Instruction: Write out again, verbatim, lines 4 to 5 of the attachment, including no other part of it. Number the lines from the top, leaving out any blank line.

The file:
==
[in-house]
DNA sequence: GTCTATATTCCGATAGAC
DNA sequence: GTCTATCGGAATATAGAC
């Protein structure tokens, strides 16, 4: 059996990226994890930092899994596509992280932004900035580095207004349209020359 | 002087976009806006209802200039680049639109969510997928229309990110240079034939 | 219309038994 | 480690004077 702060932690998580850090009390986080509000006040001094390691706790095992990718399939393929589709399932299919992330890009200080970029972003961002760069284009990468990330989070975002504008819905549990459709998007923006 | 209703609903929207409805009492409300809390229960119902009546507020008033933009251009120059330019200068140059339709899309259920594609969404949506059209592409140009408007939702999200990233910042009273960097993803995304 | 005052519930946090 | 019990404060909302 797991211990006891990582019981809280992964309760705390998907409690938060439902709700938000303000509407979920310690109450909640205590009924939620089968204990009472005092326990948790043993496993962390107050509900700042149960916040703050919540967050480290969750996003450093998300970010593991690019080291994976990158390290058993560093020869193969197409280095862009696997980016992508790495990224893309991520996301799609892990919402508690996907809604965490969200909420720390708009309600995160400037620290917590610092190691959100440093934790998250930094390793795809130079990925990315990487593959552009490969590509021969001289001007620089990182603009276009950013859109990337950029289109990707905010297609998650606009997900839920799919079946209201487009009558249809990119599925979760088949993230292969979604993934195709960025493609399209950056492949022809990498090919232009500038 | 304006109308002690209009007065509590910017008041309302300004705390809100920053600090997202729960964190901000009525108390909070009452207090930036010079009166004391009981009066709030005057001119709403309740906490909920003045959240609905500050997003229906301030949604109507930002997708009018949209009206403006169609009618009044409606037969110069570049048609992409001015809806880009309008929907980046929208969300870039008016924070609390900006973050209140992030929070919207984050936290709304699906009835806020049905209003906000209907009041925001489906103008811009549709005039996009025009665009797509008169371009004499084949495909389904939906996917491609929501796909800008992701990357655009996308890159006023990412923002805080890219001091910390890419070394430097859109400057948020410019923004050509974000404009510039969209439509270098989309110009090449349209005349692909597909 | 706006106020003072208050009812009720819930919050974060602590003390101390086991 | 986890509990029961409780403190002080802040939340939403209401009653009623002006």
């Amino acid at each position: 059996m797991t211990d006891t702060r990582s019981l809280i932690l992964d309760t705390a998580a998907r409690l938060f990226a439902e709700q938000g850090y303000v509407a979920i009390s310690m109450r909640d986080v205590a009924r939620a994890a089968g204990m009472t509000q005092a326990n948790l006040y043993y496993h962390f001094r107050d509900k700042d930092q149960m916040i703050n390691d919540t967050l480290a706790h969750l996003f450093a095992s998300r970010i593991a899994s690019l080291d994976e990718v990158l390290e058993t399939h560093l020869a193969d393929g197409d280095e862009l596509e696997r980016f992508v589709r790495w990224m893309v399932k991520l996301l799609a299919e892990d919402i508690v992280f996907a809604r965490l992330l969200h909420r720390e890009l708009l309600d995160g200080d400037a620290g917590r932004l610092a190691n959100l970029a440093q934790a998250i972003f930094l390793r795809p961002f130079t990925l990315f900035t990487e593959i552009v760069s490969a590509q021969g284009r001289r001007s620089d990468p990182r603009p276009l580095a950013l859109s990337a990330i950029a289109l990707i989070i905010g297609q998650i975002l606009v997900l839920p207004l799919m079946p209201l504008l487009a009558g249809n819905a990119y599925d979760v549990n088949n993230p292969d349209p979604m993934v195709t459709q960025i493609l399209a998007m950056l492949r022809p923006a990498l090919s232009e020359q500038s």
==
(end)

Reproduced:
């Protein structure tokens, strides 16, 4: 059996990226994890930092899994596509992280932004900035580095207004349209020359 | 002087976009806006209802200039680049639109969510997928229309990110240079034939 | 219309038994 | 480690004077 702060932690998580850090009390986080509000006040001094390691706790095992990718399939393929589709399932299919992330890009200080970029972003961002760069284009990468990330989070975002504008819905549990459709998007923006 | 209703609903929207409805009492409300809390229960119902009546507020008033933009251009120059330019200068140059339709899309259920594609969404949506059209592409140009408007939702999200990233910042009273960097993803995304 | 005052519930946090 | 019990404060909302 797991211990006891990582019981809280992964309760705390998907409690938060439902709700938000303000509407979920310690109450909640205590009924939620089968204990009472005092326990948790043993496993962390107050509900700042149960916040703050919540967050480290969750996003450093998300970010593991690019080291994976990158390290058993560093020869193969197409280095862009696997980016992508790495990224893309991520996301799609892990919402508690996907809604965490969200909420720390708009309600995160400037620290917590610092190691959100440093934790998250930094390793795809130079990925990315990487593959552009490969590509021969001289001007620089990182603009276009950013859109990337950029289109990707905010297609998650606009997900839920799919079946209201487009009558249809990119599925979760088949993230292969979604993934195709960025493609399209950056492949022809990498090919232009500038 | 304006109308002690209009007065509590910017008041309302300004705390809100920053600090997202729960964190901000009525108390909070009452207090930036010079009166004391009981009066709030005057001119709403309740906490909920003045959240609905500050997003229906301030949604109507930002997708009018949209009206403006169609009618009044409606037969110069570049048609992409001015809806880009309008929907980046929208969300870039008016924070609390900006973050209140992030929070919207984050936290709304699906009835806020049905209003906000209907009041925001489906103008811009549709005039996009025009665009797509008169371009004499084949495909389904939906996917491609929501796909800008992701990357655009996308890159006023990412923002805080890219001091910390890419070394430097859109400057948020410019923004050509974000404009510039969209439509270098989309110009090449349209005349692909597909 | 706006106020003072208050009812009720819930919050974060602590003390101390086991 | 986890509990029961409780403190002080802040939340939403209401009653009623002006």
């Amino acid at each position: 059996m797991t211990d006891t702060r990582s019981l809280i932690l992964d309760t705390a998580a998907r409690l938060f990226a439902e709700q938000g850090y303000v509407a979920i009390s310690m109450r909640d986080v205590a009924r939620a994890a089968g204990m009472t509000q005092a326990n948790l006040y043993y496993h962390f001094r107050d509900k700042d930092q149960m916040i703050n390691d919540t967050l480290a706790h969750l996003f450093a095992s998300r970010i593991a899994s690019l080291d994976e990718v990158l390290e058993t399939h560093l020869a193969d393929g197409d280095e862009l596509e696997r980016f992508v589709r790495w990224m893309v399932k991520l996301l799609a299919e892990d919402i508690v992280f996907a809604r965490l992330l969200h909420r720390e890009l708009l309600d995160g200080d400037a620290g917590r932004l610092a190691n959100l970029a440093q934790a998250i972003f930094l390793r795809p961002f130079t990925l990315f900035t990487e593959i552009v760069s490969a590509q021969g284009r001289r001007s620089d990468p990182r603009p276009l580095a950013l859109s990337a990330i950029a289109l990707i989070i905010g297609q998650i975002l606009v997900l839920p207004l799919m079946p209201l504008l487009a009558g249809n819905a990119y599925d979760v549990n088949n993230p292969d349209p979604m993934v195709t459709q960025i493609l399209a998007m950056l492949r022809p923006a990498l090919s232009e020359q500038s």